The museum, as befits a writers museum, consists largely of exhibits of paper: first editions, Abbey Theatre programmes, manuscripts, etcetera etcetera. What’s interesting is everything else. In the first room there is Mary Tighe’s writing desk, which is little more than a slope with legs, and a bronze head of George Bernard Shaw, looking like Professor Dumbledore.

In the second room can be found various typewriters, pipes, and all sorts of other delightful ephemera and tat, including Oliver St John Gogarty’s motoring and flying goggles, and a letter of acknowledgement from J. B. Ferguson Ltd., of Chichester Street, Belfast, dated 15th Sept 1910, thanking Gogarty for his cheque for £500 in respect of a Rolls Royce. ‘We are writing Messrs Rolls-Royce and Melhuish to-day and will write you further as soon as we get a reply from them.’ Kate O’Brien, I can report, used a Remington Portable. Frank O’Connor’s fountain pen was black. Austin Clarke had a roll top desk from the Finsbury Office Furnishing Co. And Samuel Beckett had a telephone in his apartment in Paris equipped with a red button ‘to exclude incoming calls.’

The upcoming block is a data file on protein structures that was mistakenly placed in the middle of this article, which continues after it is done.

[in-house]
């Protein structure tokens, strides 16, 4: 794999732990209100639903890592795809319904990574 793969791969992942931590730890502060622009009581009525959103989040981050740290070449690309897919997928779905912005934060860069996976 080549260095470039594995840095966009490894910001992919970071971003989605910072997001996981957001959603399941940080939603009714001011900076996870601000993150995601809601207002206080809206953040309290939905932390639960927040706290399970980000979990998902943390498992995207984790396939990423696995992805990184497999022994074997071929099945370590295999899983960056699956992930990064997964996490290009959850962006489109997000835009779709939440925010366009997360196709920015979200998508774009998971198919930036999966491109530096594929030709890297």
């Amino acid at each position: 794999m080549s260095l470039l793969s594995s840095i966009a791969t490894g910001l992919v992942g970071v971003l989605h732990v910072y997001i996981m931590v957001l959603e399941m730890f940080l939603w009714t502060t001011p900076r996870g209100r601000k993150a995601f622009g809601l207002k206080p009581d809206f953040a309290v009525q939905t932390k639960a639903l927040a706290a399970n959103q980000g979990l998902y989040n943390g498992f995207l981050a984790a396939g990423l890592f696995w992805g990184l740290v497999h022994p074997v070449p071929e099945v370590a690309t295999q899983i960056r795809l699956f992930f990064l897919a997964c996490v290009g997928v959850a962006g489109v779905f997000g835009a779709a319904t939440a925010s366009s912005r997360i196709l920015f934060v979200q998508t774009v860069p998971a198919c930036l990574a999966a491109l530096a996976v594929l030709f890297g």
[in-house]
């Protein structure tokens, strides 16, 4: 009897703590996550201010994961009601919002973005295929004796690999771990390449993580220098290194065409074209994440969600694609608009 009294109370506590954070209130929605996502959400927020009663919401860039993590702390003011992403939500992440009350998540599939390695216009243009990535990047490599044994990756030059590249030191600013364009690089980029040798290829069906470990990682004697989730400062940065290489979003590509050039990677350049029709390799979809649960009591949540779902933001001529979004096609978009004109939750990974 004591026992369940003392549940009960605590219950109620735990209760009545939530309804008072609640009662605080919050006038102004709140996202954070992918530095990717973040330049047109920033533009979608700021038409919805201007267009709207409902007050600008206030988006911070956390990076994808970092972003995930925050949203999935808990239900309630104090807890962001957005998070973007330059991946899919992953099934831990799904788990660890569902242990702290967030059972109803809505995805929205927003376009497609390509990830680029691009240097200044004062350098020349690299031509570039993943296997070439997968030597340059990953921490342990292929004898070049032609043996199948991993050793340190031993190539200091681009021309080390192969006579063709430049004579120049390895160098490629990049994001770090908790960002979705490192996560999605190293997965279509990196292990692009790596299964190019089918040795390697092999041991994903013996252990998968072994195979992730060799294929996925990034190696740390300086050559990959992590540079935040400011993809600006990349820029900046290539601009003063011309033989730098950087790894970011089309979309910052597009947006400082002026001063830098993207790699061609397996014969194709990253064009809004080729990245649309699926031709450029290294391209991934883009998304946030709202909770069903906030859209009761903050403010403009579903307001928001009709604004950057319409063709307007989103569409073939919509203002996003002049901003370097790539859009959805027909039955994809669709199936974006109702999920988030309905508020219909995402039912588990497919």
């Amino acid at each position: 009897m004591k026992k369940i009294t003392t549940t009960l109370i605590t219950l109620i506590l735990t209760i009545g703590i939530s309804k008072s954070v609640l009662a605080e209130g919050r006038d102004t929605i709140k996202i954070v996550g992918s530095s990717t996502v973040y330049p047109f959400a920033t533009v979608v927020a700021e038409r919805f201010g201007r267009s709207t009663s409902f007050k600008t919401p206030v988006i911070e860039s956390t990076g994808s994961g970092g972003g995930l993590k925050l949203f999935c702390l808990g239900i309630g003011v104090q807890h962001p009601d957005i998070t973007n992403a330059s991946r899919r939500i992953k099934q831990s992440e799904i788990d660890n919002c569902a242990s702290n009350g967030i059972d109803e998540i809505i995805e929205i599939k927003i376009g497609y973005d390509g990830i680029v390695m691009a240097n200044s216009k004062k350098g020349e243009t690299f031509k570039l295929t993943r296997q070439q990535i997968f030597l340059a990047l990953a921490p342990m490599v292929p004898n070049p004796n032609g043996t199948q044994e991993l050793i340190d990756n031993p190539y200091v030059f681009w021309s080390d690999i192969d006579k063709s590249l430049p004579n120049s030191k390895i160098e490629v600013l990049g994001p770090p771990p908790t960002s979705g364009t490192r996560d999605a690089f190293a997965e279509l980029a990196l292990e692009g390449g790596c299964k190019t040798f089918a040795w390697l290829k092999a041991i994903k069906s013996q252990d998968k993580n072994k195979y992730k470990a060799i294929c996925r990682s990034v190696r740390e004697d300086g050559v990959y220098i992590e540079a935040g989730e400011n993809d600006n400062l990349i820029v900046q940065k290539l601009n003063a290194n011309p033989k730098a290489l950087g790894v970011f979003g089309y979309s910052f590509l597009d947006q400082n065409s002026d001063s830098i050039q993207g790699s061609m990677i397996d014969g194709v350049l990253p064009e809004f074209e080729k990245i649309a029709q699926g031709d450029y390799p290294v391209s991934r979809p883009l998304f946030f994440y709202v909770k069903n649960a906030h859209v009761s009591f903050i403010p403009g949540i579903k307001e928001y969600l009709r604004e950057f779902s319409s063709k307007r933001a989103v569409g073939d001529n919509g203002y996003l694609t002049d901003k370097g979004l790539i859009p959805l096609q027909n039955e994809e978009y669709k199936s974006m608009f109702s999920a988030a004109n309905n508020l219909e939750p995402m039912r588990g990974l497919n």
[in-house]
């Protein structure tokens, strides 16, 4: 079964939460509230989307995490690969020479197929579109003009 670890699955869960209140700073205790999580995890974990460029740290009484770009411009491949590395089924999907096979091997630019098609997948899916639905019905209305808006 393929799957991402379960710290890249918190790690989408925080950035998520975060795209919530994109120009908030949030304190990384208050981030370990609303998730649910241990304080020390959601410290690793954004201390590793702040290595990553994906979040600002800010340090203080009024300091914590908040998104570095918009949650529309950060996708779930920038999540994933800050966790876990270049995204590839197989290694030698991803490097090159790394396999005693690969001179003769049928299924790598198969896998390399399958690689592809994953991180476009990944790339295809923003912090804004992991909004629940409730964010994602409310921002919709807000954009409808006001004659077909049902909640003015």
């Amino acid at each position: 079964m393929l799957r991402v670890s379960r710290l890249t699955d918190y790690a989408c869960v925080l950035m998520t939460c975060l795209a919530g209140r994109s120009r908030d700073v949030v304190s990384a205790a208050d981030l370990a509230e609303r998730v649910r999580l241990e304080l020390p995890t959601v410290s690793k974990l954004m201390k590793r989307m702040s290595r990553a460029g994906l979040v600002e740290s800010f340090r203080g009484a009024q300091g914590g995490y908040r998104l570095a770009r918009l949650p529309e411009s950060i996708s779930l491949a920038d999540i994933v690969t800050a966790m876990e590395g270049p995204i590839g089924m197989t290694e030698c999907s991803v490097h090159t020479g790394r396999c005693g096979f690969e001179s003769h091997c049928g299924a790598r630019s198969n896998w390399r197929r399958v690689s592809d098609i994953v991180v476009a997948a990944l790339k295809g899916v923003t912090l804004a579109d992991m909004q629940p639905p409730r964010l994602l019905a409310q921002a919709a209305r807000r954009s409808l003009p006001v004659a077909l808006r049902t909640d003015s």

UPSTAIRS THERE ARE more bronze heads, portraits, and James Joyce’s piano, an upright Anton Petrof, that, I think – although this is not made entirely clear – is the very piano that he bought in Trieste, and upon which he would famously spend the morning practicing before teaching in the afternoon. Joyce is prominent, though not dominant, throughout the museum: he has of course his very own Centre, and a Tower and Museum just down the road. His presence, in fact, feels rather odd and disturbing: in one portrait he looks like Blakey from On the Buses; in another, like a sick blind man nursing a hangover; and in yet another, rather like the actor John Malkovich playing James Joyce. (Samuel Beckett fares worse: in one ghastly painting he looks like Tony Blair, with demon eyes and bouffant hair.)